We spent the day wandering around the city: there’s a stunning castle, the university, beautiful streets, charming pubs and the people are just the best. I swear I don’t work for the Irish Tourist Board.
In the evening, though, because I was absolutely knackered at this stage, I could barely make it through our traditional Irish stew in the lovely restaurant that also featured a performance of Irish musicians and traditional Irish dance. At some point I rested my head on my arms.
“Are we boring you, dear?” the chief musician on stage decided to tease me. “We’re not loud enough, lads! Let’s make some noise!”
We had a fab night, but when it ended I was shattered, and ready to go to bed. My husband was insistent. There was one more thing he really needed to see.
“Can’t it wait?” I asked, desperately. I had trouble keeping my eyes open.
“Just one more thing, I swear, you’ll like it.”
Hmpf. Outside it was already late night and it had begun to drizzle. My husband went on and on about this bridge we needed to see. I mean, it’s a bridge.
“Can’t we see it from the taxi on our way to the airport tomorrow?” I pleaded.
He was insistent, we had to see it then and there.
To be fair, it was spectacular.
(picture by George Hodan, follow his lovely work here: https://www.facebook.com/hodanpictures)
It was raining. It was cold. I didn’t immediately notice when he went down on one knee. Then I did notice and my heart leaped. Oh my God, this is happening.
A group of tourists passed us.
“Marry him!” they laughed.
Reader, I did.
Joe Kaminski likes to go with the flow, a good trait to have as a young artist living in London. His laidback approach to life makes him a fish out of water when he’s hired at P&B Designs, a high-powered PR agency. The money’s good, but with his poor planning skills, he doesn’t see it lasting.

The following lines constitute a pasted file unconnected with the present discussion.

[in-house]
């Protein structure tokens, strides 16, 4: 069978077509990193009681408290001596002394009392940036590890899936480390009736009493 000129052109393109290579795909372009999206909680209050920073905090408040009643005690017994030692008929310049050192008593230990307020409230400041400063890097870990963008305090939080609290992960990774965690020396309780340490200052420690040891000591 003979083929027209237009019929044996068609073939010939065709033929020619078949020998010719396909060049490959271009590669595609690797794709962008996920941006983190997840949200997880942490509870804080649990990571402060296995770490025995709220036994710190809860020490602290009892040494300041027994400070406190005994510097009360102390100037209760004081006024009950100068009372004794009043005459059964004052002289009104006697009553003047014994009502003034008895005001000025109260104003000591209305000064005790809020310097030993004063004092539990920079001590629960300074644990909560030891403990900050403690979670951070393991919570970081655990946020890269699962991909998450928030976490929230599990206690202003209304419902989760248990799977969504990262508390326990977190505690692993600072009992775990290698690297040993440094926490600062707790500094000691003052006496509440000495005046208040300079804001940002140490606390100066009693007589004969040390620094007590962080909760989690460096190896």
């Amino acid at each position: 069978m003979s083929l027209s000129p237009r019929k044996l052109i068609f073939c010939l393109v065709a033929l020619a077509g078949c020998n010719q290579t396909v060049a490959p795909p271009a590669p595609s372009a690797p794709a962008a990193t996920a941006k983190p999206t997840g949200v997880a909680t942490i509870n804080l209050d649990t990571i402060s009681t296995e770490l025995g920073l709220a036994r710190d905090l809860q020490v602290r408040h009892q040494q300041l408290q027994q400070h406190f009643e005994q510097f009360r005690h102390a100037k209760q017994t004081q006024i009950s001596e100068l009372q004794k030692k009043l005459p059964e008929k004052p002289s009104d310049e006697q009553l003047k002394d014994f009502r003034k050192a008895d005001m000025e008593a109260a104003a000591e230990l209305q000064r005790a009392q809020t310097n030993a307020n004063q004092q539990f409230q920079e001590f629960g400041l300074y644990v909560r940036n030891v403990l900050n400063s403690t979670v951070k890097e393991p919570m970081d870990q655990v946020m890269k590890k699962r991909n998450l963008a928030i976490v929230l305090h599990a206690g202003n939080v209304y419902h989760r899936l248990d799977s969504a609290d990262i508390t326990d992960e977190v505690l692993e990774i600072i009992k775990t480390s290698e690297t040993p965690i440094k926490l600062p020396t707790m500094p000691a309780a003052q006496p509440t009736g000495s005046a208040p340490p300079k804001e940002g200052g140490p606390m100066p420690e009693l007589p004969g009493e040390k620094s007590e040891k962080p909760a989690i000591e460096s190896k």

Harry Byrne likes his life the same way he likes his PowerPoint presentations: structured. Known for his dynamic personality, Harry suffered a blow when his seven-year relationship fell apart, souring his mood. The last thing on his mind is getting into another relationship, especially with a man who can barely make it to the office on time.
They’re not even supposed to like each other. But five years later, Joe and Harry are getting ready to tie the knot. They should’ve known it was only a matter of time before everything starts to fall apart: obstructive friends, well-meaning but meddlesome family, a hovering ex, international incidents, fires, pregnancies, and an airport chase. It seems their “I do”s were doomed from the start.
Marina Ford is a thirty-three-year-old book addict, who would, if permitted, spend all of her time in bookstores, libraries, or in her own bed with stacks and stacks of books. Luckily, she has a husband and a dog, who force her to interact with humans of planet Earth from time to time. In fact, she so enjoyed falling in love with her husband that she can’t resist evoking those same feelings in the love stories she writes. She does not believe in love at first sight—but she does believe in the happy ever after, though it must be earned. She likes her stories to be light, since real life can be miserable enough without making up more of it in fiction.
She lives in England, loves rain (gives one an excuse to stay at home and read books, right?), long walks (when it doesn’t rain), history, Jane Austen, the theatre, languages, and dogs. It is her dream to one day possess an enormous country house in which each room is a library (okay, maybe except for the kitchen), and in which there are more dogs than people. A smaller and perhaps more realistic dream is to make people smile with the things she writes.